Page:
PEI

100+ expected to experience the cold for 'critical' fundraiser

Harvest House in Charlottetown is inviting Islanders to experience what it is like to walk the winter streets, without a warm house to step into, as part of an annual fundraiser.

Coldest Night of the Year march scheduled for Feb. 25

Harvest House is expecting more than 100 people to march in Charlottetown. (Harvest House)

Harvest House in Charlottetown is inviting Islanders to experience what it is like to walk the winter streets, without a warm house to step into, as part of an annual fundraiser.

This is the fourth year that Harvest House has been involved in the Coldest Night of the Year march.

"It's the only fundraiser we do," said John Bennett, executive director for Harvest House on P.E.I.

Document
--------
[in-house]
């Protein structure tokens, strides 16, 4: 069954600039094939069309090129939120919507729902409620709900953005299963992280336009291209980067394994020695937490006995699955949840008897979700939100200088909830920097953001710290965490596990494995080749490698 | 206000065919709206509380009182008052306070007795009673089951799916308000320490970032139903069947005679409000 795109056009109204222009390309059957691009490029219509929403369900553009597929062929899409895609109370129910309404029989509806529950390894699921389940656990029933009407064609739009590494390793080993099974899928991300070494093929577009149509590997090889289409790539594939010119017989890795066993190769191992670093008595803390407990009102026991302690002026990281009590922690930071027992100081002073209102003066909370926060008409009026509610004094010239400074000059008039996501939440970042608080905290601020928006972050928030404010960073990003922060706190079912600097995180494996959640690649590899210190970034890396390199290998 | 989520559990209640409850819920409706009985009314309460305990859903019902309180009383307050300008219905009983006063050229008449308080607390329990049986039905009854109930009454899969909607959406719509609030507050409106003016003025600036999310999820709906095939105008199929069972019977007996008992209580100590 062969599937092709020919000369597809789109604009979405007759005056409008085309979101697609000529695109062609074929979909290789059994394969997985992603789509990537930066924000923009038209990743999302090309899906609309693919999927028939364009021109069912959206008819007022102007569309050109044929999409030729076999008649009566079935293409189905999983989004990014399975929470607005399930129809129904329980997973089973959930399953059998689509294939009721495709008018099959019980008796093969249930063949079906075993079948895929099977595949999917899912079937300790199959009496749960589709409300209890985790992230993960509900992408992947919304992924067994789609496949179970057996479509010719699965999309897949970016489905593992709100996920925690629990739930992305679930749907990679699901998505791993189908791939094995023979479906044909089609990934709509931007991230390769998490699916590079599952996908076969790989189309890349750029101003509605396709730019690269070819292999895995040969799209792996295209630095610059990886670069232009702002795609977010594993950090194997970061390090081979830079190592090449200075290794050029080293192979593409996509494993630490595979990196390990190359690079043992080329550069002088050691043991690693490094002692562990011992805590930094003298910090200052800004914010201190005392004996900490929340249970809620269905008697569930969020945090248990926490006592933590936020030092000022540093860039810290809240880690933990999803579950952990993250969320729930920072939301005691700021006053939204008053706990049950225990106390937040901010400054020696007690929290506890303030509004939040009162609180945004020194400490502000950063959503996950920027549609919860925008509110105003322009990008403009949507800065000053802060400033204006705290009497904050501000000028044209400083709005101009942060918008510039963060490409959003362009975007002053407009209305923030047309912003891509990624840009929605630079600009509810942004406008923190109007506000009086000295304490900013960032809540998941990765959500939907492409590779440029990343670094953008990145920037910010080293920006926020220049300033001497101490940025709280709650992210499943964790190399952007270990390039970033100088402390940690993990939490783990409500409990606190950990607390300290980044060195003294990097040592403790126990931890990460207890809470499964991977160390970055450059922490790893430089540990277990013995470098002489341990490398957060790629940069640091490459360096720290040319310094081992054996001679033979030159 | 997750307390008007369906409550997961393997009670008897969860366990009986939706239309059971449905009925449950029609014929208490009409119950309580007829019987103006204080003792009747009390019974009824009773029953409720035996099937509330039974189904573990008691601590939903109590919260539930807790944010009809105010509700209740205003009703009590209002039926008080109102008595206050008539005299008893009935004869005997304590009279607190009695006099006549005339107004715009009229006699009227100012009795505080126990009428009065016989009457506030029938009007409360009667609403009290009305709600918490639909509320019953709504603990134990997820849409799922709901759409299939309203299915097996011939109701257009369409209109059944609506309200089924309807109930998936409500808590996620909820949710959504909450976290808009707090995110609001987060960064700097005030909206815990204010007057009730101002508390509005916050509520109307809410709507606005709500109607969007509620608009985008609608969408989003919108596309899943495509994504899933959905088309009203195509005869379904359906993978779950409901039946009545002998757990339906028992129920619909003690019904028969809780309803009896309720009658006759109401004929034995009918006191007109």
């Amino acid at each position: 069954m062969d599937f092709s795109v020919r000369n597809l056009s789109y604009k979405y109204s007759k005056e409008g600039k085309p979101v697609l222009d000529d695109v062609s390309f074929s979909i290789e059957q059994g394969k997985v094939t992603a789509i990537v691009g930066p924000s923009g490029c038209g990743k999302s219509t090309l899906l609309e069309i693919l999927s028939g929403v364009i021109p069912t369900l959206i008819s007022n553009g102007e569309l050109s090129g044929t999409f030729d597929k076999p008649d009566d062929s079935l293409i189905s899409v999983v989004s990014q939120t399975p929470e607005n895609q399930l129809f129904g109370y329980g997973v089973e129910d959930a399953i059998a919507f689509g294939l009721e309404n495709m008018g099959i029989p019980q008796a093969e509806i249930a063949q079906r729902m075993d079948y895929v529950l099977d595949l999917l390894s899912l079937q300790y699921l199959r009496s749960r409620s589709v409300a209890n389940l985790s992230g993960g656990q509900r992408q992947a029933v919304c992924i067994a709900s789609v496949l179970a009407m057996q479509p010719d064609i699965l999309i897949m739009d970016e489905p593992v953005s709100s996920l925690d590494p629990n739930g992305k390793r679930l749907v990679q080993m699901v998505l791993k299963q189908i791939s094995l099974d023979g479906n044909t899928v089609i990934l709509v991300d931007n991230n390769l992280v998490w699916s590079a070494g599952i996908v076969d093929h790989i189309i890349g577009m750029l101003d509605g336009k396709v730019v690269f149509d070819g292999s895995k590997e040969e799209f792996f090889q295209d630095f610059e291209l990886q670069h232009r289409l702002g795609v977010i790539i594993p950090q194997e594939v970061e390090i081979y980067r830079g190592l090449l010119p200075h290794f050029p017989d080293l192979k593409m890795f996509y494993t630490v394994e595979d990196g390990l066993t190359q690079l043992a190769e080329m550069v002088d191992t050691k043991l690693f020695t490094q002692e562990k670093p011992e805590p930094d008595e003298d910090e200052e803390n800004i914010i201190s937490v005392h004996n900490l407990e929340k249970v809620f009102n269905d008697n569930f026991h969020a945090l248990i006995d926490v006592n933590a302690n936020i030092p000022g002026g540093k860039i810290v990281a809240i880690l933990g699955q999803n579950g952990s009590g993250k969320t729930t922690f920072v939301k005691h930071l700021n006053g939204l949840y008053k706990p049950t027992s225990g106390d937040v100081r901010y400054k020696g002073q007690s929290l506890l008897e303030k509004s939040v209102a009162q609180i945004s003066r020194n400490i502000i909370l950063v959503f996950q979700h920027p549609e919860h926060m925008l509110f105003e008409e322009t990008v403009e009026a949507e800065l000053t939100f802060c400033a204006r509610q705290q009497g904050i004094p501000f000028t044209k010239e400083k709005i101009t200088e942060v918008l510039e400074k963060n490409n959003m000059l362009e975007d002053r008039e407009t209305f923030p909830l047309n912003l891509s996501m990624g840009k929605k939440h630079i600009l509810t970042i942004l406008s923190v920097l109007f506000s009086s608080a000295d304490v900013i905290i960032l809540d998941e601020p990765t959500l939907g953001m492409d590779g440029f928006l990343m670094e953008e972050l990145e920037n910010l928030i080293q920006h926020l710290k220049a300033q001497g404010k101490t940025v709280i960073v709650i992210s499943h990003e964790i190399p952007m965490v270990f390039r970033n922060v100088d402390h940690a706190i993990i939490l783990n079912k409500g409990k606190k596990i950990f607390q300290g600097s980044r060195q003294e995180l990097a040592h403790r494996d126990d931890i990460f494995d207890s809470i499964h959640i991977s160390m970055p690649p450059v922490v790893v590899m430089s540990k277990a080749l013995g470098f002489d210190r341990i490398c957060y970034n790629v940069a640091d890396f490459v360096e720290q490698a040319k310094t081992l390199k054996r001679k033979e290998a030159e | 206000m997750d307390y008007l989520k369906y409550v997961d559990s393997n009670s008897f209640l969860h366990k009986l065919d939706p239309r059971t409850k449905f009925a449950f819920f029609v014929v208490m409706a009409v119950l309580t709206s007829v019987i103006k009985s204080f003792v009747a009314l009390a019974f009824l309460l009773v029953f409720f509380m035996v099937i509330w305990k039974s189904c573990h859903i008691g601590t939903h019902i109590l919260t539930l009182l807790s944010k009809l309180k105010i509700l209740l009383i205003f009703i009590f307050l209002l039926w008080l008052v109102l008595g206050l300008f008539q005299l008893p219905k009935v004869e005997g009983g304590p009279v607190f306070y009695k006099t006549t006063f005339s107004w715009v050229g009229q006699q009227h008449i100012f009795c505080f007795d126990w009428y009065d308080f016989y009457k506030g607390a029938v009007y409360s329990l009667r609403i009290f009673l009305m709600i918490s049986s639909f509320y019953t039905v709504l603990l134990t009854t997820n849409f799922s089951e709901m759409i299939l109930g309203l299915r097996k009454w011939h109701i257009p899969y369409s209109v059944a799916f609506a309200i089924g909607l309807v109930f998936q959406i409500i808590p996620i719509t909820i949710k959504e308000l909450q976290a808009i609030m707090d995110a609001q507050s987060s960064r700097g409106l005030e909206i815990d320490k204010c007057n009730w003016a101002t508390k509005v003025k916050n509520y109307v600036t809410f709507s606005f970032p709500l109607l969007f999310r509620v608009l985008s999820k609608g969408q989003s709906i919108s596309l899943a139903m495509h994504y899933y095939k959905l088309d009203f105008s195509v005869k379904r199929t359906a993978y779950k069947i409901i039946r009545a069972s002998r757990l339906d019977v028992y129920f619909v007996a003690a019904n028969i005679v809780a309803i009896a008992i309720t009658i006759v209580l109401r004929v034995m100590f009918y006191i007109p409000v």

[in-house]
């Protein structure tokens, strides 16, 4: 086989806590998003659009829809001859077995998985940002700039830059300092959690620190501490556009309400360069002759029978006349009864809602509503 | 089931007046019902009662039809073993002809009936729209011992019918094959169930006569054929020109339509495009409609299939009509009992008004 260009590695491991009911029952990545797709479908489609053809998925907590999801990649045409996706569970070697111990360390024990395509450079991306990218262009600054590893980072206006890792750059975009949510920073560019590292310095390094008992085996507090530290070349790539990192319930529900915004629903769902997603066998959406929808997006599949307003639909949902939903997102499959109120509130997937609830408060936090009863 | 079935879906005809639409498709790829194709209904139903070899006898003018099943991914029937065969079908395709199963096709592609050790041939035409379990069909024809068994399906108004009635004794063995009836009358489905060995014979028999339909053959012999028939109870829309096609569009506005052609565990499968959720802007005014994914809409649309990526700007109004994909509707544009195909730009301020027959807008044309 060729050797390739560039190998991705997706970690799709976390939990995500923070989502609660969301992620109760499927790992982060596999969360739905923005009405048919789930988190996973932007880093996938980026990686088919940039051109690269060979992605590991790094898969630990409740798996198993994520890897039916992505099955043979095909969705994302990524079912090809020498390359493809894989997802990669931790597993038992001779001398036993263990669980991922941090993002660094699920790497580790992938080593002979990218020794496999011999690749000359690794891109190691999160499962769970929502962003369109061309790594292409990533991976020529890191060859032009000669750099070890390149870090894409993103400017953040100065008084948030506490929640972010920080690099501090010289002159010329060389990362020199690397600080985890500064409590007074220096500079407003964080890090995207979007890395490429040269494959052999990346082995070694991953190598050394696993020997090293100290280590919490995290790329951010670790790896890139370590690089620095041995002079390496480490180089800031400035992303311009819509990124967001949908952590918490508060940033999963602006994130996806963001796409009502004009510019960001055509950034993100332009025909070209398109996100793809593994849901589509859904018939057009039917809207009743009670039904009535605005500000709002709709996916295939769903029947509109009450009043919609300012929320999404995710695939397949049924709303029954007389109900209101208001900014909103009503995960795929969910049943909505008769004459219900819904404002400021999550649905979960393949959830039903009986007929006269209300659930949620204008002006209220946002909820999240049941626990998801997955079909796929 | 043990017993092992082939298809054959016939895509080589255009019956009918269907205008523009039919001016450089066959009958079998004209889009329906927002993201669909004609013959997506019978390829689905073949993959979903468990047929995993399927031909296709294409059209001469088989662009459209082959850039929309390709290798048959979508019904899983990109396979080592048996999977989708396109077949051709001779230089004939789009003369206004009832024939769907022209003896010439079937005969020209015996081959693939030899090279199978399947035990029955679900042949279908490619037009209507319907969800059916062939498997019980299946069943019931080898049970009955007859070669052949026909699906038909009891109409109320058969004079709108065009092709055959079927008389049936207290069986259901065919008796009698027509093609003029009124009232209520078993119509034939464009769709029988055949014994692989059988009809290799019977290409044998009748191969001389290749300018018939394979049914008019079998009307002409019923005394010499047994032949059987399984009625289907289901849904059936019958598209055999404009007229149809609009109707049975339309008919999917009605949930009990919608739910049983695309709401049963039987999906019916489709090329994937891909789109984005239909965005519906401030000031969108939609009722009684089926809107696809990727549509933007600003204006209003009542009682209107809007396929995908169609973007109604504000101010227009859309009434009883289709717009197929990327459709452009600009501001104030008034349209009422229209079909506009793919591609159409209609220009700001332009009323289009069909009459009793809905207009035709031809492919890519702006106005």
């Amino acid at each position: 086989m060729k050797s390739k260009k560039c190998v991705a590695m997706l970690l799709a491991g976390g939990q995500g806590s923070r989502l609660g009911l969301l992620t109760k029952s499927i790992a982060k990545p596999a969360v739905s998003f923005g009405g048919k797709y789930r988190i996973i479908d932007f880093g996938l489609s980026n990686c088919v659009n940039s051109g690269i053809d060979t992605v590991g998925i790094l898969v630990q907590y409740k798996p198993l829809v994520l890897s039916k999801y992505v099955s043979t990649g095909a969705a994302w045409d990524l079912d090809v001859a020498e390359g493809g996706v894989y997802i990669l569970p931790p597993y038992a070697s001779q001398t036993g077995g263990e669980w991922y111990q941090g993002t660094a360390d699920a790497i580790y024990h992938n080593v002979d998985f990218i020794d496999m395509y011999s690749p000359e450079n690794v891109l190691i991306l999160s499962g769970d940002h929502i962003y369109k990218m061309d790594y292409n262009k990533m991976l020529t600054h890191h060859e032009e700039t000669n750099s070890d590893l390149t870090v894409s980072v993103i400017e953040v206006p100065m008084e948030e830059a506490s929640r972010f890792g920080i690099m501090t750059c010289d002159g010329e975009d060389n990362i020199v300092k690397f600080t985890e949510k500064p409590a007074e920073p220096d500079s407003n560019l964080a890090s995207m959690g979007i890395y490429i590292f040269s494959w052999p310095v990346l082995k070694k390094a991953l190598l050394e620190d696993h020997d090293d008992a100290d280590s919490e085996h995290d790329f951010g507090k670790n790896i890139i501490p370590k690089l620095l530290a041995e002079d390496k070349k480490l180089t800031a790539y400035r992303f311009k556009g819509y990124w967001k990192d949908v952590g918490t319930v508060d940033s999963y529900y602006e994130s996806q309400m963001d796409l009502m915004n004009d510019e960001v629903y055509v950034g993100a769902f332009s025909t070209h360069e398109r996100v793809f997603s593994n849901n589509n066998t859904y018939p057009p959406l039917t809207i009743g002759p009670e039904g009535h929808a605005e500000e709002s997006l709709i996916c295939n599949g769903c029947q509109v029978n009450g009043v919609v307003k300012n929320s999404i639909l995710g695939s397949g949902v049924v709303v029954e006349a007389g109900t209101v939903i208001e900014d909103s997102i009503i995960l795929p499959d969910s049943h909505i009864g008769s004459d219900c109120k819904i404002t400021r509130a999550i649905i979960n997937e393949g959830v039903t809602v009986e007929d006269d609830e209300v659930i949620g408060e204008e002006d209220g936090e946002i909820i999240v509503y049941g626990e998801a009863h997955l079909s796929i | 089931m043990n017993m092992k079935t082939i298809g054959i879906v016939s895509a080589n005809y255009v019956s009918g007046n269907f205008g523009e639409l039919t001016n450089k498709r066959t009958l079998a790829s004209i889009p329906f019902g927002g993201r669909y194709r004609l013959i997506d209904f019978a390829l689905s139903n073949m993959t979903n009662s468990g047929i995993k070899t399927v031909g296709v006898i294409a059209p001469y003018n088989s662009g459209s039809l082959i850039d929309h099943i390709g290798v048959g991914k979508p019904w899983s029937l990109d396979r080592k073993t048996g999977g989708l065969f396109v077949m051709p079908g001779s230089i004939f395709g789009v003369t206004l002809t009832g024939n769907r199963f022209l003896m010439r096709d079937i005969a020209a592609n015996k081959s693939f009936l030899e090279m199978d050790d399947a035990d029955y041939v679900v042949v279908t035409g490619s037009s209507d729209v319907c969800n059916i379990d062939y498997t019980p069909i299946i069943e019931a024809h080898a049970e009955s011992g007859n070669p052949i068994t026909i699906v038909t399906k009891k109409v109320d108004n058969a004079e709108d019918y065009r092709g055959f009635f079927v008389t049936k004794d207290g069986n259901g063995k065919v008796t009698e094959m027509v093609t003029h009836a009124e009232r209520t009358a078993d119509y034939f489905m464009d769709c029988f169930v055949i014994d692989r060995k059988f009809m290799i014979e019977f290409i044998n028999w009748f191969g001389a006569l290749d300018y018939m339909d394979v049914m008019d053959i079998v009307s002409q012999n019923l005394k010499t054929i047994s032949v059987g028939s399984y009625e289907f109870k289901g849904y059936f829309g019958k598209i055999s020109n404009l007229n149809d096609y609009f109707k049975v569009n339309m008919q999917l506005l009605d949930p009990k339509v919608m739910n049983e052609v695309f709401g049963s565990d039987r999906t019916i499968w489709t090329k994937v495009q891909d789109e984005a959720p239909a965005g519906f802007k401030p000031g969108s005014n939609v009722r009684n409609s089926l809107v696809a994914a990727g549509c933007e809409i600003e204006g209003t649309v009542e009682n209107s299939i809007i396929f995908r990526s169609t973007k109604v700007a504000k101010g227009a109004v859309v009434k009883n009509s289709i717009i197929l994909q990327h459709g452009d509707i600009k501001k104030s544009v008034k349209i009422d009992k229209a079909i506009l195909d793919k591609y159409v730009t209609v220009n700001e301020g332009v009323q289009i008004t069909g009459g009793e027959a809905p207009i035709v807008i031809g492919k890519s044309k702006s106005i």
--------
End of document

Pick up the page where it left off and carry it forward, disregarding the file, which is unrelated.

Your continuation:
"It's critical really. In fact, before it came to us about four years ago, when Coldest Night of the Year people approached us and asked us if we would partner with them hosting the Charlottetown walk, we were seriously considering closing the doors."

People marching in 120 cities

Harvest House helps local people who are hungry or homeless. It operates on a budget of a little more than $100,000 a year, and about half of that is raised by the Coldest Night march.

Participants collect pledges, and on the night of Feb. 25 in Charlottetown they will choose to walk a two-, five- or 10-kilometre route. At the end of the walk they will be offered a simple hot meal.

"It gives us a sense of what some of the people wandering our streets of Charlottetown are experiencing when they don't have a warm house to go to," said Bennett of the walk.

The Coldest Night of the Year March started six years ago in two cities, and now holds events in 120.

With files from Angela Walker

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